A Poison Tree - A Poem by William Blake
A Poison Tree is a poem by William Blake published in Songs of Experience in 1794. It is a story of a narrator whose repressed anger leads him to murder. Read this poem and you'll see why it's an important poem. It's an excellent example of William Blake's unique style and imagery. It's a great piece for students of poetry, especially if you enjoy dark, atmospheric literature.
The poem "A Poison Tree" is written in trochaic tetrameter, a meter that alternates between stressed and unstressed syllables. Most lines are seven syllables long, but the last two lines are written in regular iambic tetrameter, which has no dropped syllables. The poem begins with a stressed syllable followed by four unstressed syllables. The first and last lines are written in trochaic tetrameter, while the third and fourth lines are in standard iambic tetrameter, which is a regular four-line stanza.
Blake's Allegory of the Fall from Eden
Blake's poem is an allegory of the story of the fall from Eden. It's an allusion to the Tree of Knowledge of Good and Evil and the "fall" of Adam and Eve. Blake reinterprets the story of the Garden of Eden as a corrupted imagination, and the tree in the poem symbolizes that. It also calls attention to how the fall from Eden impacts human behavior.
A Poison Tree is written in iambic pentameter, a form that consists of four lines of seven syllables. The poem is divided into four stanzas, with each stanza consisting of two couplets. Each couplet ends with a similar final stress and single syllable. Poet William Blake uses the tetrameter form to convey the poem's rhyming scheme.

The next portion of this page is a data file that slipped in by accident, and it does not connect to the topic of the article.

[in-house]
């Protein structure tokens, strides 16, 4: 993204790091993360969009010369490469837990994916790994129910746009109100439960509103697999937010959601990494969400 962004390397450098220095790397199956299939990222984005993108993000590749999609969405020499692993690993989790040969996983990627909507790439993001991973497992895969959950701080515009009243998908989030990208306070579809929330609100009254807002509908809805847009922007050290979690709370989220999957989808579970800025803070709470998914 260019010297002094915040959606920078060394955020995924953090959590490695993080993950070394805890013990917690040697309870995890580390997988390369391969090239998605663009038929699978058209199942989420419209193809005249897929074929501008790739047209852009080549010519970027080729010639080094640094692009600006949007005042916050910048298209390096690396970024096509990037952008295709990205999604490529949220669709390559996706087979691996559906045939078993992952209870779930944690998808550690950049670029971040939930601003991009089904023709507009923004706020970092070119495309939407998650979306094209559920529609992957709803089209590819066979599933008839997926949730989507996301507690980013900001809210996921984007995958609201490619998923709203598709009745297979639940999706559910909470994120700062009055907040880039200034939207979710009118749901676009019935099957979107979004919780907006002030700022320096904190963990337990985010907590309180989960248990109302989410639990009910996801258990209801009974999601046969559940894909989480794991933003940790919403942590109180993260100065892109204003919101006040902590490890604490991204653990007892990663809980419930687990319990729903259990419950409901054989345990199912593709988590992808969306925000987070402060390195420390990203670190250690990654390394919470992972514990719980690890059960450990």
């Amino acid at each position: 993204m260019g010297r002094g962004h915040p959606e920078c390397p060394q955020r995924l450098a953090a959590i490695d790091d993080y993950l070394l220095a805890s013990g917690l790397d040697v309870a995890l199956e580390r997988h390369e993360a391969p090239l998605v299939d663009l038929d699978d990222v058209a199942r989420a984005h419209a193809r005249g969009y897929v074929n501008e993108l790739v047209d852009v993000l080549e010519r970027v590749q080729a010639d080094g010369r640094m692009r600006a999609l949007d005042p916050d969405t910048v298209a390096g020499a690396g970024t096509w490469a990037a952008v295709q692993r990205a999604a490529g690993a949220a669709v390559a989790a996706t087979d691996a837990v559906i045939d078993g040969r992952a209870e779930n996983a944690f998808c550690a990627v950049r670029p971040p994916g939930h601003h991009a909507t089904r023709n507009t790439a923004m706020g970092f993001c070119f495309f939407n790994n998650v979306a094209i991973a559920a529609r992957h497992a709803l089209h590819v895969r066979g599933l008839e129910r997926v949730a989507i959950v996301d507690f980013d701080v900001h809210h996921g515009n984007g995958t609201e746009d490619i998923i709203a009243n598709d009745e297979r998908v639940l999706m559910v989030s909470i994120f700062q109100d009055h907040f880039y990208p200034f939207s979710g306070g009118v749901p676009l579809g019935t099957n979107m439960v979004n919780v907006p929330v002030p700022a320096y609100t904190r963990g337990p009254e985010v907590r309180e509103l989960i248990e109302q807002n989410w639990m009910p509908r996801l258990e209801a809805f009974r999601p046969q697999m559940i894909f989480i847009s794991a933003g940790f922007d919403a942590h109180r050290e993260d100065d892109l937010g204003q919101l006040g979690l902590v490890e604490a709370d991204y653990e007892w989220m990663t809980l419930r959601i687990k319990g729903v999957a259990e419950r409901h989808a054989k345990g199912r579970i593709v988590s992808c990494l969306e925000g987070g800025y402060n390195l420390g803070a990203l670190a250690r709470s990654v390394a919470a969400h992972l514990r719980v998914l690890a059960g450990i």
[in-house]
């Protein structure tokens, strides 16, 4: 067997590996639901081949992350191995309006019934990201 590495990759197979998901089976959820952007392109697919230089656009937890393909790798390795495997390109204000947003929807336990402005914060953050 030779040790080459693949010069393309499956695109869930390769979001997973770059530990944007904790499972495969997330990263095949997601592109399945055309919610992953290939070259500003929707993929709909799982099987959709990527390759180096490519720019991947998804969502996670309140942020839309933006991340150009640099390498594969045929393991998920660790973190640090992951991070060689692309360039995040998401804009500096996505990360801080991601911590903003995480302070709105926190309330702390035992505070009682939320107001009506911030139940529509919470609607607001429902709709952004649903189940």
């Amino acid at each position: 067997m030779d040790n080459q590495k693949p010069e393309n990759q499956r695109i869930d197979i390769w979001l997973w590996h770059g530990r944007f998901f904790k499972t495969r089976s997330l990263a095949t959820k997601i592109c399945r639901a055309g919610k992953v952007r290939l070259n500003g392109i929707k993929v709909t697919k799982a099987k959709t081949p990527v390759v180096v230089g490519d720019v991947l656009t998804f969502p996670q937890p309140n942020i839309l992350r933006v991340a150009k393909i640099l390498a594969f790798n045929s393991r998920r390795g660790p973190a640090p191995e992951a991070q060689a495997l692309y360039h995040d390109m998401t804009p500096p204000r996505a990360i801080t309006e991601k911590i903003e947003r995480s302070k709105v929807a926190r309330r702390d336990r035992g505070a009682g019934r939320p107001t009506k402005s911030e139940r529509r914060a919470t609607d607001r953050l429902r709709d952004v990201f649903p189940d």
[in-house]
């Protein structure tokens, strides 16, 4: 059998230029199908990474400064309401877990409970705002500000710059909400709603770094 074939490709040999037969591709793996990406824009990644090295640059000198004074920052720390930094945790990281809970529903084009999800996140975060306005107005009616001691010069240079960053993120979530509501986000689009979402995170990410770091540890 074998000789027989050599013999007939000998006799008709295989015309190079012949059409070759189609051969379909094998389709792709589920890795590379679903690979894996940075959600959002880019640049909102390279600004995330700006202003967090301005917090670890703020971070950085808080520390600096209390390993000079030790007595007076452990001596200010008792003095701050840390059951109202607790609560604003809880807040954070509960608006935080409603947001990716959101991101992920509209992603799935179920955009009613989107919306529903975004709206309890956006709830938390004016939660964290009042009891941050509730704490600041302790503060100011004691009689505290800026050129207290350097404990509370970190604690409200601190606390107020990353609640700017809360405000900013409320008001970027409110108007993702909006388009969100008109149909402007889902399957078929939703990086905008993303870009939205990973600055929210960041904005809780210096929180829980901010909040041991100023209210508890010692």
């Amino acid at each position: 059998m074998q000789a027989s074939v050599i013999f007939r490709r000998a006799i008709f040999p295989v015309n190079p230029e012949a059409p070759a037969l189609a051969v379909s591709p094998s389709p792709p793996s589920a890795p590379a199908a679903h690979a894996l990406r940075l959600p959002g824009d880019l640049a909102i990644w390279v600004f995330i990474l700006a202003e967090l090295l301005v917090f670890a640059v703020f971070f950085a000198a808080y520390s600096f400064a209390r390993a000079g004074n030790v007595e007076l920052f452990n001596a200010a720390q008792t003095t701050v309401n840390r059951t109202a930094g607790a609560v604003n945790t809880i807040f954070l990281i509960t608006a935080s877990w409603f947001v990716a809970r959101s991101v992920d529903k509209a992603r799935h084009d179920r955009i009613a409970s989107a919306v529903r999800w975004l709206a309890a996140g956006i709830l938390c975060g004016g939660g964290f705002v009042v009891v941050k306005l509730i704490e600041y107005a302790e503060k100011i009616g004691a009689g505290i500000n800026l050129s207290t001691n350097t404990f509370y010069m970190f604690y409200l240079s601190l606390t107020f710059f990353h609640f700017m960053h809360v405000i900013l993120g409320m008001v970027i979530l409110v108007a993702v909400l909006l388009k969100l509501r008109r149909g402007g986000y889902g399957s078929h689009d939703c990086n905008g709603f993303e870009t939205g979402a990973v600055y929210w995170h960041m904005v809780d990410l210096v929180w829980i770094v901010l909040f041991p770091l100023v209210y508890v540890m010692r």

The poet is familiar with the iambic meter, but he is not necessarily a poet. He often wrote in prose, which is also written in the same style. The poem is also often written in quatrains, which contain four lines. This meter style is called trochaic, and is the opposite of iambic pentameter. In the poem, a trochee is the first stressed syllable, followed by an unstressed one. Trochees are used throughout the poem, but in this particular poem, the second line ends with a tetrameter.
The first line of Blake's poem "A Poison Tree" contains iambic tetrameter, a metrical form in which words are arranged in alternating sequences of stressed and unstressed beats. The iambic foot is the most common type of meter in English poetry and appears in most lines, though it can be found in shorter and longer lines as well.
The poem is divided into four stanzas of four lines, each containing two couplets. The couplets all end with a masculine rhyme - a stressed syllable followed by an unstressed syllable. The poem was originally called "Christian Forbearance" but later changed to "A Poison Tree".